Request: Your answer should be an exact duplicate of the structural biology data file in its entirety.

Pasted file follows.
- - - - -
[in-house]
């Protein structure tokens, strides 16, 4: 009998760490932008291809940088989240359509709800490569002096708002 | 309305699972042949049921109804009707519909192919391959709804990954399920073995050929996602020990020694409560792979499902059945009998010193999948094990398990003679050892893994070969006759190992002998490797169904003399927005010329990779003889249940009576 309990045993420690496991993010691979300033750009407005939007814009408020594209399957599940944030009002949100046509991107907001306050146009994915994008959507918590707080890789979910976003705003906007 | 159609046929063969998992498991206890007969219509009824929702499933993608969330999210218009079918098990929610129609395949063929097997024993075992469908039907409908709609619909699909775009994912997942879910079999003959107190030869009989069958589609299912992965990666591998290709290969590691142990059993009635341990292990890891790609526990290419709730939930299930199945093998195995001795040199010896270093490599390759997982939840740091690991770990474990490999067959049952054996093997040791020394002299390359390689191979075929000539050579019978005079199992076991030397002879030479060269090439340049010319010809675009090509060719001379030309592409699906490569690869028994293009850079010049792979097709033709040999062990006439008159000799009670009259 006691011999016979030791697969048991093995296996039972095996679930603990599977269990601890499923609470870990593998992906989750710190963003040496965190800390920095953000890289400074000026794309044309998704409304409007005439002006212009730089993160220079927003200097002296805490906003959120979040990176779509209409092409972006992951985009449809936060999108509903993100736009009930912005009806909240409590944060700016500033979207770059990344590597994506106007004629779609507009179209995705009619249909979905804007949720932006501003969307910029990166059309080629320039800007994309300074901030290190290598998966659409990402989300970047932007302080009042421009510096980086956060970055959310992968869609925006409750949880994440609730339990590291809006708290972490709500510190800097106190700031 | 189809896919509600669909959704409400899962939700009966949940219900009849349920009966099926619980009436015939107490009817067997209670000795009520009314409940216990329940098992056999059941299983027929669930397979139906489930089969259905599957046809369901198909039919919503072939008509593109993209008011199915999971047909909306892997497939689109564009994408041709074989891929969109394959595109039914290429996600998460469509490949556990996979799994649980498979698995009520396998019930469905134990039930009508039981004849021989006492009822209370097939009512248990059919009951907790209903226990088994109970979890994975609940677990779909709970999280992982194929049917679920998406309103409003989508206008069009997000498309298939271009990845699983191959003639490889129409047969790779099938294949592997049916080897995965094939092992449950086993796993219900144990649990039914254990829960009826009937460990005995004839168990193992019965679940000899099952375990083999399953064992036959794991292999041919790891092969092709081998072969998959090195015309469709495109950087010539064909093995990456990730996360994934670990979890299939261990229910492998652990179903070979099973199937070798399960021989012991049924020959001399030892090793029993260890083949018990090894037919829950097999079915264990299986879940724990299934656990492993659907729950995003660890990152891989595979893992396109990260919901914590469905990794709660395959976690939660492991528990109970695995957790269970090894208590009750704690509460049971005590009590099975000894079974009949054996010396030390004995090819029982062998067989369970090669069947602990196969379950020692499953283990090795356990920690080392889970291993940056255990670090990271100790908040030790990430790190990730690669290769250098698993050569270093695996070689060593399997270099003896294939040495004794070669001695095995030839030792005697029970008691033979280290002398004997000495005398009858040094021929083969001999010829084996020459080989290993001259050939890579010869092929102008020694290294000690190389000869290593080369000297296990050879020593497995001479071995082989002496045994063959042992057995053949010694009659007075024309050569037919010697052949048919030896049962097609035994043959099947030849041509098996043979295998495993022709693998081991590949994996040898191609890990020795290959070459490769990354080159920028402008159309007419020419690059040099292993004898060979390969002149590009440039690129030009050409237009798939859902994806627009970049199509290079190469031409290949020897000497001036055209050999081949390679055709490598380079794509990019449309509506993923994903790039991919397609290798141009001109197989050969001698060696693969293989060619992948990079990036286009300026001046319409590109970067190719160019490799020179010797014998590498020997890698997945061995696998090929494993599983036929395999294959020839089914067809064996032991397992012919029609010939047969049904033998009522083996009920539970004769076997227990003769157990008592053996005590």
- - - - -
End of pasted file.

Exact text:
[in-house]
């Protein structure tokens, strides 16, 4: 009998760490932008291809940088989240359509709800490569002096708002 | 309305699972042949049921109804009707519909192919391959709804990954399920073995050929996602020990020694409560792979499902059945009998010193999948094990398990003679050892893994070969006759190992002998490797169904003399927005010329990779003889249940009576 309990045993420690496991993010691979300033750009407005939007814009408020594209399957599940944030009002949100046509991107907001306050146009994915994008959507918590707080890789979910976003705003906007 | 159609046929063969998992498991206890007969219509009824929702499933993608969330999210218009079918098990929610129609395949063929097997024993075992469908039907409908709609619909699909775009994912997942879910079999003959107190030869009989069958589609299912992965990666591998290709290969590691142990059993009635341990292990890891790609526990290419709730939930299930199945093998195995001795040199010896270093490599390759997982939840740091690991770990474990490999067959049952054996093997040791020394002299390359390689191979075929000539050579019978005079199992076991030397002879030479060269090439340049010319010809675009090509060719001379030309592409699906490569690869028994293009850079010049792979097709033709040999062990006439008159000799009670009259 006691011999016979030791697969048991093995296996039972095996679930603990599977269990601890499923609470870990593998992906989750710190963003040496965190800390920095953000890289400074000026794309044309998704409304409007005439002006212009730089993160220079927003200097002296805490906003959120979040990176779509209409092409972006992951985009449809936060999108509903993100736009009930912005009806909240409590944060700016500033979207770059990344590597994506106007004629779609507009179209995705009619249909979905804007949720932006501003969307910029990166059309080629320039800007994309300074901030290190290598998966659409990402989300970047932007302080009042421009510096980086956060970055959310992968869609925006409750949880994440609730339990590291809006708290972490709500510190800097106190700031 | 189809896919509600669909959704409400899962939700009966949940219900009849349920009966099926619980009436015939107490009817067997209670000795009520009314409940216990329940098992056999059941299983027929669930397979139906489930089969259905599957046809369901198909039919919503072939008509593109993209008011199915999971047909909306892997497939689109564009994408041709074989891929969109394959595109039914290429996600998460469509490949556990996979799994649980498979698995009520396998019930469905134990039930009508039981004849021989006492009822209370097939009512248990059919009951907790209903226990088994109970979890994975609940677990779909709970999280992982194929049917679920998406309103409003989508206008069009997000498309298939271009990845699983191959003639490889129409047969790779099938294949592997049916080897995965094939092992449950086993796993219900144990649990039914254990829960009826009937460990005995004839168990193992019965679940000899099952375990083999399953064992036959794991292999041919790891092969092709081998072969998959090195015309469709495109950087010539064909093995990456990730996360994934670990979890299939261990229910492998652990179903070979099973199937070798399960021989012991049924020959001399030892090793029993260890083949018990090894037919829950097999079915264990299986879940724990299934656990492993659907729950995003660890990152891989595979893992396109990260919901914590469905990794709660395959976690939660492991528990109970695995957790269970090894208590009750704690509460049971005590009590099975000894079974009949054996010396030390004995090819029982062998067989369970090669069947602990196969379950020692499953283990090795356990920690080392889970291993940056255990670090990271100790908040030790990430790190990730690669290769250098698993050569270093695996070689060593399997270099003896294939040495004794070669001695095995030839030792005697029970008691033979280290002398004997000495005398009858040094021929083969001999010829084996020459080989290993001259050939890579010869092929102008020694290294000690190389000869290593080369000297296990050879020593497995001479071995082989002496045994063959042992057995053949010694009659007075024309050569037919010697052949048919030896049962097609035994043959099947030849041509098996043979295998495993022709693998081991590949994996040898191609890990020795290959070459490769990354080159920028402008159309007419020419690059040099292993004898060979390969002149590009440039690129030009050409237009798939859902994806627009970049199509290079190469031409290949020897000497001036055209050999081949390679055709490598380079794509990019449309509506993923994903790039991919397609290798141009001109197989050969001698060696693969293989060619992948990079990036286009300026001046319409590109970067190719160019490799020179010797014998590498020997890698997945061995696998090929494993599983036929395999294959020839089914067809064996032991397992012919029609010939047969049904033998009522083996009920539970004769076997227990003769157990008592053996005590």